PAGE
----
"Rodmarton’s garden was the real thing at the time and remains so today. A visit to this garden can give you an authentic savour of what Arts and Crafts meant to those disciples of William Morris who practised their crafts so assiduously and passionately in the first decades of the 20th century." -- Tim Richardson via The Telegraph
"Ernest Barnsley and the Cotswold group of Craftsmen, who built and furnished the house for Claud and Margaret Biddulph, beginning in 1909, were responsible for the revival of many traditional crafts in the Cotswolds which were in danger of dying out. Over the 20 years that it took to build the house many people were involved in building, woodwork, metalwork, needlework, painting, gardening, all done to a very high standard." -- Rodmarton Website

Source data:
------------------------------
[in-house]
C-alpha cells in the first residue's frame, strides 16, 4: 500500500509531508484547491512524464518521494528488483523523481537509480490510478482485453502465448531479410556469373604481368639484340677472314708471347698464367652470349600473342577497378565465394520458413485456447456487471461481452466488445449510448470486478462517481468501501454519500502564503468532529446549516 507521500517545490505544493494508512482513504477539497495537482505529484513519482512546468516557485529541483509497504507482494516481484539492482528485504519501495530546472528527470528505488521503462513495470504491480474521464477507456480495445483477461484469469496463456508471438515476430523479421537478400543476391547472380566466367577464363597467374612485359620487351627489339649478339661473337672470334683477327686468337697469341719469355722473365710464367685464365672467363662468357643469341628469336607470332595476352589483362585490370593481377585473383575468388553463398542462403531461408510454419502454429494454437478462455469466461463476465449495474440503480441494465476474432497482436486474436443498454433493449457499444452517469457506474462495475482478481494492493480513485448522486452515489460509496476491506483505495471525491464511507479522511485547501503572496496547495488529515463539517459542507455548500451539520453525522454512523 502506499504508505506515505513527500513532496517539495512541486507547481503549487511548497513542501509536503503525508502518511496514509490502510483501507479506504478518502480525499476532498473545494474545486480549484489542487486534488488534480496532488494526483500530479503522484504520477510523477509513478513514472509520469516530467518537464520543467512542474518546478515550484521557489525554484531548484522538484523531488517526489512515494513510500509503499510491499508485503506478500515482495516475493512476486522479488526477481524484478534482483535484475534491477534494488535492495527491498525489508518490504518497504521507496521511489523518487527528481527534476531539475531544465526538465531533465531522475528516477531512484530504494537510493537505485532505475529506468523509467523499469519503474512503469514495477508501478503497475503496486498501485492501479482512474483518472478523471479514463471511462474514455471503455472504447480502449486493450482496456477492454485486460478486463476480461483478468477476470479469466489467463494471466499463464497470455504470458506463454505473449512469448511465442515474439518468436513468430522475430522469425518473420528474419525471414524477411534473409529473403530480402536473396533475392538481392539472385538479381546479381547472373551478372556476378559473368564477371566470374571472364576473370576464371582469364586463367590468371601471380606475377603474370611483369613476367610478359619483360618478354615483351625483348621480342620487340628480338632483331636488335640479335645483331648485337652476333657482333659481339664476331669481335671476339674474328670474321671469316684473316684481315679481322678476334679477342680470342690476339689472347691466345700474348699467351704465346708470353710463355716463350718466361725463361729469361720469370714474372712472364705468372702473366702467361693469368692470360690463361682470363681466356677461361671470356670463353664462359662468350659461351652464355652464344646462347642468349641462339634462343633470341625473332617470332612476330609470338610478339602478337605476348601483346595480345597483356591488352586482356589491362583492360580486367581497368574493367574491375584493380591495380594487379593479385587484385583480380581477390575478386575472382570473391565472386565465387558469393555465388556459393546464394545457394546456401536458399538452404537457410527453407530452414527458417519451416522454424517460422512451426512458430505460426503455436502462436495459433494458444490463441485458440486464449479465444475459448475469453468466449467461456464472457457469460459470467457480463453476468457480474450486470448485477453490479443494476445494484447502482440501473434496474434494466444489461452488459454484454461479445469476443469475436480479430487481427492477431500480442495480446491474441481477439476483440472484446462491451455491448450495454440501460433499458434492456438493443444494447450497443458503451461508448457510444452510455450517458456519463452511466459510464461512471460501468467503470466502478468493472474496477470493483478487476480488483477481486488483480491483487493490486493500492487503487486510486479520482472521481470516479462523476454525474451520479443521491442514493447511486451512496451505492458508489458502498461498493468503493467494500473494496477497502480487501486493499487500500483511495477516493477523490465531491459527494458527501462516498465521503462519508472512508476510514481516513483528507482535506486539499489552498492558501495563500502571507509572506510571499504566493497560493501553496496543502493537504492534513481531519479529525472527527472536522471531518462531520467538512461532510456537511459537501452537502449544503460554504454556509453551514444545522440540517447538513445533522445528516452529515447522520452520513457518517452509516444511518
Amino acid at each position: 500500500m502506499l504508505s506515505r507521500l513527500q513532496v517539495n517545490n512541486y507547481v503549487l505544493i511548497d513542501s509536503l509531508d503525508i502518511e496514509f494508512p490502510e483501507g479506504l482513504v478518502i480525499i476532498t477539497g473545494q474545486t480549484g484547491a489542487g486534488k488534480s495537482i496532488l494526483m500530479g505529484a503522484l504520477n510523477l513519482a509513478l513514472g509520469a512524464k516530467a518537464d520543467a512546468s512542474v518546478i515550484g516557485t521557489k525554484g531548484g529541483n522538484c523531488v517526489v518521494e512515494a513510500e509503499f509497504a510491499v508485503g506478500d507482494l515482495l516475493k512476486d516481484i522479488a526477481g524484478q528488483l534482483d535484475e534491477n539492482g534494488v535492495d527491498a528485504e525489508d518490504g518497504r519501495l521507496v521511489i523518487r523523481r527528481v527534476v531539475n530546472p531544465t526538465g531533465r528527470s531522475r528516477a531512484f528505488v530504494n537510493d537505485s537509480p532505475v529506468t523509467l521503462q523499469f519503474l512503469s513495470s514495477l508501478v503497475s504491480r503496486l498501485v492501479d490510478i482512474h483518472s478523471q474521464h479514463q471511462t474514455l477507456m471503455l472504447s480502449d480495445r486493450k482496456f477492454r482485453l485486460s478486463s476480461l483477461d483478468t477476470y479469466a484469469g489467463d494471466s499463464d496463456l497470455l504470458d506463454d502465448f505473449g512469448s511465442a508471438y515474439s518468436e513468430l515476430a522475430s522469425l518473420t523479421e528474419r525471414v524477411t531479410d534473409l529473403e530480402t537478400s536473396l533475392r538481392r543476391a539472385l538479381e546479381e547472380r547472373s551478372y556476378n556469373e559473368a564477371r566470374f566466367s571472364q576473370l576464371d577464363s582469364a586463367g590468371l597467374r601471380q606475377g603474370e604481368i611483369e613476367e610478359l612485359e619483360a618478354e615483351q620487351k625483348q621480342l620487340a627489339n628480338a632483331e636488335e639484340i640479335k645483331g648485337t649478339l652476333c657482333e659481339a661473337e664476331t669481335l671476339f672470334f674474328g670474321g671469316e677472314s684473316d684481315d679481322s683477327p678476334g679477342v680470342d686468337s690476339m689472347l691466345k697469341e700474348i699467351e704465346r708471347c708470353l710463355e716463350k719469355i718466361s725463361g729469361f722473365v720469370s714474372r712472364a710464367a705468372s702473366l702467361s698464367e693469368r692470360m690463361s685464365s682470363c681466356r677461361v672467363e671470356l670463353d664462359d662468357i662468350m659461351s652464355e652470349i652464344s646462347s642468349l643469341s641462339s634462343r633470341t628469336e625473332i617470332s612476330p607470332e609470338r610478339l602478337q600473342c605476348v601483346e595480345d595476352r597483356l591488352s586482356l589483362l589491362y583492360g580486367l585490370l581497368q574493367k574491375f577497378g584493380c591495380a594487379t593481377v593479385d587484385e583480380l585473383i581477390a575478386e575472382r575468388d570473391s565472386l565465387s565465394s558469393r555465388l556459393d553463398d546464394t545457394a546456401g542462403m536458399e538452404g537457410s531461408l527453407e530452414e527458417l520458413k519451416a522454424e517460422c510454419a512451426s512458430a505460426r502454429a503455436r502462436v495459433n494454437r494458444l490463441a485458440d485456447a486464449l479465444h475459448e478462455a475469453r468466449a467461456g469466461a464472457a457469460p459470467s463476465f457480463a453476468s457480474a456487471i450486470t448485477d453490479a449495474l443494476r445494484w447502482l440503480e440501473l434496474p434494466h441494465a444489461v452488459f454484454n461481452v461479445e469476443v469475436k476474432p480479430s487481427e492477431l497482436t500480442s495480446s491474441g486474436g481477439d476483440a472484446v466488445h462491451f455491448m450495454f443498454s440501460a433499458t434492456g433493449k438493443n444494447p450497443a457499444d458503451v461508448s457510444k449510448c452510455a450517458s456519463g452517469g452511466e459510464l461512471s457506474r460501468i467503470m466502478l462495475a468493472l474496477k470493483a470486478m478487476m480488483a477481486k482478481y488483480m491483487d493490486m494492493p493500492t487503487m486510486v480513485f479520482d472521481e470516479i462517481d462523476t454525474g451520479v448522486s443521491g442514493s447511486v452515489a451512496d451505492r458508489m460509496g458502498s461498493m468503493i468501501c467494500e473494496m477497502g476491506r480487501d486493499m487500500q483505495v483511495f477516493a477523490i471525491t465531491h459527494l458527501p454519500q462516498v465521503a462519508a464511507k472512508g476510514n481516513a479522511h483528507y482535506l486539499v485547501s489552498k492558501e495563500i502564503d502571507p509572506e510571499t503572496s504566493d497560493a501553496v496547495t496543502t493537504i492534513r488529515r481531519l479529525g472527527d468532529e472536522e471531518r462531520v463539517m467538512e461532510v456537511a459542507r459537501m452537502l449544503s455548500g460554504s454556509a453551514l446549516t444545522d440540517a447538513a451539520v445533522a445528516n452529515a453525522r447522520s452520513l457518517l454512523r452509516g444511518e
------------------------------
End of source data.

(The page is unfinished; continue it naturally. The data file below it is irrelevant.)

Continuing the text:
And of course herbaceous borders as a garden episode became famously English in this period. With the likes of Gertrude Jekyll and all new plants from abroad now accessible to the British, this is when it starts to look grand.
"This leads to the outstanding herbaceous borders, one of the best that you will find in Southern England. The path takes you to a charming summer house which looks back towards the manor house. The atmosphere of the garden is superb with many different vistas and plenty of places to sit and take it all in." -- Great British Gardens website
"An Arts and Crafts Cotswold house (1909). The garden would have served as an illustration to Reginald Blomfield's Formal Garden in England. The hedges, topiary and pleached limes from garden rooms. There are herbaceous borders and 'cottage garden' planting." -- Garden Visit website
We have two spots remaining on our tour July 11-18th 2014. Click here for the itinerary.